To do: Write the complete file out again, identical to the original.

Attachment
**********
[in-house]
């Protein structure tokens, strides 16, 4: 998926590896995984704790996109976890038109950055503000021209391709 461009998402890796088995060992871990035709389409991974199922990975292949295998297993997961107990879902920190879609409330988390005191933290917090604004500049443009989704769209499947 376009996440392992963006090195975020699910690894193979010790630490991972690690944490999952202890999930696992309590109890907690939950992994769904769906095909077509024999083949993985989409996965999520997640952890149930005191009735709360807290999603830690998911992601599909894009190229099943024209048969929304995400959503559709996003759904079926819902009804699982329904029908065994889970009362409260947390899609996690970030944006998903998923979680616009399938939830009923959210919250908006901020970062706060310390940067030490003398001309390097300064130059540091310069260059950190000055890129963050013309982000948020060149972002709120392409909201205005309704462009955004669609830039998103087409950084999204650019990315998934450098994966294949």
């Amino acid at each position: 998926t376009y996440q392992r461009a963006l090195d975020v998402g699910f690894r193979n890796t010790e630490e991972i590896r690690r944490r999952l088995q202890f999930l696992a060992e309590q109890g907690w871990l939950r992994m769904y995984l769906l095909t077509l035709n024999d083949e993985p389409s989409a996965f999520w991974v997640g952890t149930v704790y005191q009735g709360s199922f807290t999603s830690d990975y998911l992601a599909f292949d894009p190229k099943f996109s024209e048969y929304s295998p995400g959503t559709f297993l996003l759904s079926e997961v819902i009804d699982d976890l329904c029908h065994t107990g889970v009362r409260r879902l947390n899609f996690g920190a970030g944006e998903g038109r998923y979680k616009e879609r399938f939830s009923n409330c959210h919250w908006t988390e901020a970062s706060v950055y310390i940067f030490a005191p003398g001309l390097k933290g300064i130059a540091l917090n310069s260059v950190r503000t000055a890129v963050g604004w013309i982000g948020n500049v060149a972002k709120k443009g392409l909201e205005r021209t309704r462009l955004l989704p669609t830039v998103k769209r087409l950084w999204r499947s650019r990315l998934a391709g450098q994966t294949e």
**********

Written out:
[in-house]
């Protein structure tokens, strides 16, 4: 998926590896995984704790996109976890038109950055503000021209391709 461009998402890796088995060992871990035709389409991974199922990975292949295998297993997961107990879902920190879609409330988390005191933290917090604004500049443009989704769209499947 376009996440392992963006090195975020699910690894193979010790630490991972690690944490999952202890999930696992309590109890907690939950992994769904769906095909077509024999083949993985989409996965999520997640952890149930005191009735709360807290999603830690998911992601599909894009190229099943024209048969929304995400959503559709996003759904079926819902009804699982329904029908065994889970009362409260947390899609996690970030944006998903998923979680616009399938939830009923959210919250908006901020970062706060310390940067030490003398001309390097300064130059540091310069260059950190000055890129963050013309982000948020060149972002709120392409909201205005309704462009955004669609830039998103087409950084999204650019990315998934450098994966294949």
């Amino acid at each position: 998926t376009y996440q392992r461009a963006l090195d975020v998402g699910f690894r193979n890796t010790e630490e991972i590896r690690r944490r999952l088995q202890f999930l696992a060992e309590q109890g907690w871990l939950r992994m769904y995984l769906l095909t077509l035709n024999d083949e993985p389409s989409a996965f999520w991974v997640g952890t149930v704790y005191q009735g709360s199922f807290t999603s830690d990975y998911l992601a599909f292949d894009p190229k099943f996109s024209e048969y929304s295998p995400g959503t559709f297993l996003l759904s079926e997961v819902i009804d699982d976890l329904c029908h065994t107990g889970v009362r409260r879902l947390n899609f996690g920190a970030g944006e998903g038109r998923y979680k616009e879609r399938f939830s009923n409330c959210h919250w908006t988390e901020a970062s706060v950055y310390i940067f030490a005191p003398g001309l390097k933290g300064i130059a540091l917090n310069s260059v950190r503000t000055a890129v963050g604004w013309i982000g948020n500049v060149a972002k709120k443009g392409l909201e205005r021209t309704r462009l955004l989704p669609t830039v998103k769209r087409l950084w999204r499947s650019r990315l998934a391709g450098q994966t294949e």